10. Peter de Jong, Blair Dillaway, Patrick Dussud, Erick Ellis Bill Evans, Michael Fanning, Greg Fee, Kit George, Peter Golde, Will Greg, Bret Grinslade, Brian Grunkemeyer, Eric Gunnerson, Simon Hall, Jennifer Hamilton, Brian Harry, Michael Harsh, Jonathan Hawkins, Anders Hejlsberg, Jim Hogg, Paul Johns, Gopal Kakivaya, Sonja Keserovic, Abhi Khune, Loren Kornfelder, Nikhil Kothari, Tim Kurtzman, Brian LaMacchia, Sebastian Lange, Serge Lidin, Francois Liger, Yung−Shin “Bala” Lin, Mike Magruder, Rudi Martin, Erik Meijer, Gene Milener, Jim Miller, Anthony Moore, Vance Morrison, David Mortenson, Yuval Neeman, Lance Olson, Srivatsan Parthasarathy, Mahesh Prakriya, Steven Pratchner, Susan Radke−Sproul, Jayanth Rajan, Dmitry Robsman, Jay Roxe, Dario Russi, Craig Schertz, Alan Shi, Craig Sinclair, Greg Singleton, Ralph Squillace, Paul Stafford, Larry Sullivan, Dan Takacs, Ryley Taketa, David Treadwell, Sean Trowbridge, Nate Walker, Sara Williams, Jason Zander, and Eric Zinda. If I’ve forgotten anyone, please forgive me. • Reviewers: Keith Ballinger, Tom Barclay, Lars Bergstrom, Stephen Butler, Jeffrey Cooperstein, Robert Corstanje, Tarek Dawoud, Sylvain Dechatre, Ash Dhanesha, Shawn Elliott, Chris Falter; Lakshan Fernando, Manish Godse, Eric Gunnerson, Brian Harry, Chris Hockett, Dekel Israeli, Paul Johns, Jeanine Johnson, Jim Kieley, Alex Lerner, Richard Loba, Kerry Loynd, Rob Macdonald, Darrin Massena, John Noss, Piet Obermeyer, Peter Plamondon, Keith Pleas, Mahesh Prakriya, Doug Purdy, Kent Sharkey, Alan Shi, Dan Vallejo, Scott Wadsworth, Beth Wood, and Steven Wort. • Wintellectuals: Jim Bail, Francesco Balena, Doug Boling, Jason Clark, Paula Daniels, Dino Esposito, Lewis Frazer, John Lam, Jeff Prosise, John Robbins, Kenn Scribner, and Chris Shelby. 3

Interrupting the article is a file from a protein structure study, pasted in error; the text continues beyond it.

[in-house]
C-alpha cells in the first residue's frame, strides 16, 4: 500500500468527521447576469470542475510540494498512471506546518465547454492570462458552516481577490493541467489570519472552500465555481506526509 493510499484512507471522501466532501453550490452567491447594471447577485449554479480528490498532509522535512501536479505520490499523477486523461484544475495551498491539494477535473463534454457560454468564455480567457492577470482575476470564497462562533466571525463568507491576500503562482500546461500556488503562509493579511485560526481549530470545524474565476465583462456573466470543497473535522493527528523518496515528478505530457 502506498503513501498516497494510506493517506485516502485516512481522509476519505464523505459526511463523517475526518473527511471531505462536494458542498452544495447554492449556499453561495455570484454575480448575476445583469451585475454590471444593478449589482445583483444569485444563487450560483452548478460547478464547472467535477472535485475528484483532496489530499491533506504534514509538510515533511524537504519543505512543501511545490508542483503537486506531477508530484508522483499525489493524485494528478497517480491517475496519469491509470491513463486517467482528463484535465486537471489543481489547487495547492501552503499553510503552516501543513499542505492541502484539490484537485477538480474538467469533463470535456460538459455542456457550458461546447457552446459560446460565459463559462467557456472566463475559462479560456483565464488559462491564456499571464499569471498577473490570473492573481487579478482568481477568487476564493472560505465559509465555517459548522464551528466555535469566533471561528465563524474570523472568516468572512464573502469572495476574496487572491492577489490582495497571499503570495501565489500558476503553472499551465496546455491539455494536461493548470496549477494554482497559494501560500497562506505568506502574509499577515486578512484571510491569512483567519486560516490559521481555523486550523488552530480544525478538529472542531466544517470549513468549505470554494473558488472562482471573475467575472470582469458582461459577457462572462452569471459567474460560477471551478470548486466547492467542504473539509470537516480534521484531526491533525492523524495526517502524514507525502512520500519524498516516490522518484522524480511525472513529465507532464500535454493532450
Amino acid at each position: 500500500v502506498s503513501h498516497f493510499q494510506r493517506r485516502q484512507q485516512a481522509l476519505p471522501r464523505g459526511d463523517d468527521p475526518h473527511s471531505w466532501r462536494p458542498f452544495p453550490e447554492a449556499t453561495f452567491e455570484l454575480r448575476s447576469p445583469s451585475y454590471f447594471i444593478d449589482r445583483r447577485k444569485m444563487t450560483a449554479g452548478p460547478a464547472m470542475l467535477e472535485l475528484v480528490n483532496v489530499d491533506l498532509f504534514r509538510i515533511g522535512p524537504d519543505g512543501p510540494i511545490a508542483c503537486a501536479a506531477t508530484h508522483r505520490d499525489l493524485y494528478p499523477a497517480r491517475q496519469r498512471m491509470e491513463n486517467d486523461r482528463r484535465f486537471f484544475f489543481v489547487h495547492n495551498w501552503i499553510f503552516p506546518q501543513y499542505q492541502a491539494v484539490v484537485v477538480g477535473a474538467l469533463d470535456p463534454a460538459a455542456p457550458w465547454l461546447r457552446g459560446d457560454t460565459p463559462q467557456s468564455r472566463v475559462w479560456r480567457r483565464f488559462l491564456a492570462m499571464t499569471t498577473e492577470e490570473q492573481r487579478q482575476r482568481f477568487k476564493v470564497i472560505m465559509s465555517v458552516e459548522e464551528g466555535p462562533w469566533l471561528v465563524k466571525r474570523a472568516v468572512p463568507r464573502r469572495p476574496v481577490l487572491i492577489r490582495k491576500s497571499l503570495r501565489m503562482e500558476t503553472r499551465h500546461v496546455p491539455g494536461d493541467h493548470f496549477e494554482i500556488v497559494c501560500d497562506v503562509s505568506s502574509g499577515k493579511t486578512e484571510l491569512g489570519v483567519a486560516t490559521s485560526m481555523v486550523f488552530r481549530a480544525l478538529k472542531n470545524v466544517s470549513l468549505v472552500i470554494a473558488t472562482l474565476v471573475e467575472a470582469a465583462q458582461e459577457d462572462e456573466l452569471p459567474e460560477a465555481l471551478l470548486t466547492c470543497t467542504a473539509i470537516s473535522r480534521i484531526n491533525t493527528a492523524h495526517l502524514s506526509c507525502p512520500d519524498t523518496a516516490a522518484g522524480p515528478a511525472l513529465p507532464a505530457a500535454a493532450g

11. Introduction Over the years, our computing lifestyles have changed. Today, everyone sees the value of the Internet, and our computing lifestyle is becoming more and more dependent on Web−based services. Personally, I love to shop, get traffic conditions, compare products, buy tickets, and read product reviews all via the Internet. However, I’m finding that there are still many things I’d like to do using the Internet that aren’t possible today. For example, I’d like to find restaurants in my area that serve a particular cuisine. Furthermore, I’d like to be able to ask if the restaurant has any seating for, say, 7:00 p.m. that night. Or if I had my own business, I might like to know which vendor has a particular item in stock. If multiple vendors can supply me with the item, I’d like to be able to find out which vendor offers the least expensive price for the item or maybe which vendor can deliver the item to me the fastest. Services like these don’t exist today for two main reasons. The first reason is that no standards are in place for integrating all this information. After all, vendors today each have their own way of describing what they sell. The emerging standard for describing all types of information is Extensible Markup Language (XML). The second reason these services don’t exist today is the complexity of developing the code necessary to integrate such services. Microsoft has a vision in which selling services is the way of the future—that is, companies will offer services and interested users can consume these services. Many services will be free; others will be available through a subscription plan, and still others will be charged per use. You can think of these services as the execution of some business logic. Here are some examples of services: • Validating a credit card purchase • Getting directions from point A to point B • Viewing a restaurant’s menu • Booking a flight on an airline, a hotel room, or a rental car • Updating photos in an online photo album • Merging your calendar and your children’s calendars to plan a family vacation • Paying a bill from a checking account • Tracking a package being shipped to you I could go on and on with ideas for services that any company could implement. Without a doubt, Microsoft will build some of these services and offer them in the near future. Other companies (like yours) will also produce services, some of which might compete with Microsoft in a free market. So how do we get from where we are today to a world in which all these services are easily available? And how do we produce applications—HTML−based or otherwise—that use and combine these services to produce rich features for the user? For example, if restaurants offered the service of retrieving their menu, an application could be written to query every restaurant’s menu, search for a specific cuisine or dish, and then present only those restaurants in the user’s own neighborhood in the application. Note To create rich applications like these, businesses must offer a programmatic interface to their business logic services. This programmatic interface must be callable remotely using a network, like the Internet. This is what the Microsoft .NET initiative is all about. Simply stated, the .NET initiative is all about connecting information, people, and devices. Let me explain it this way: Computers have peripherals—mouse, monitor, keyboard, digital cameras, and scanners—connected to them. An operating system, such as Microsoft Windows, 4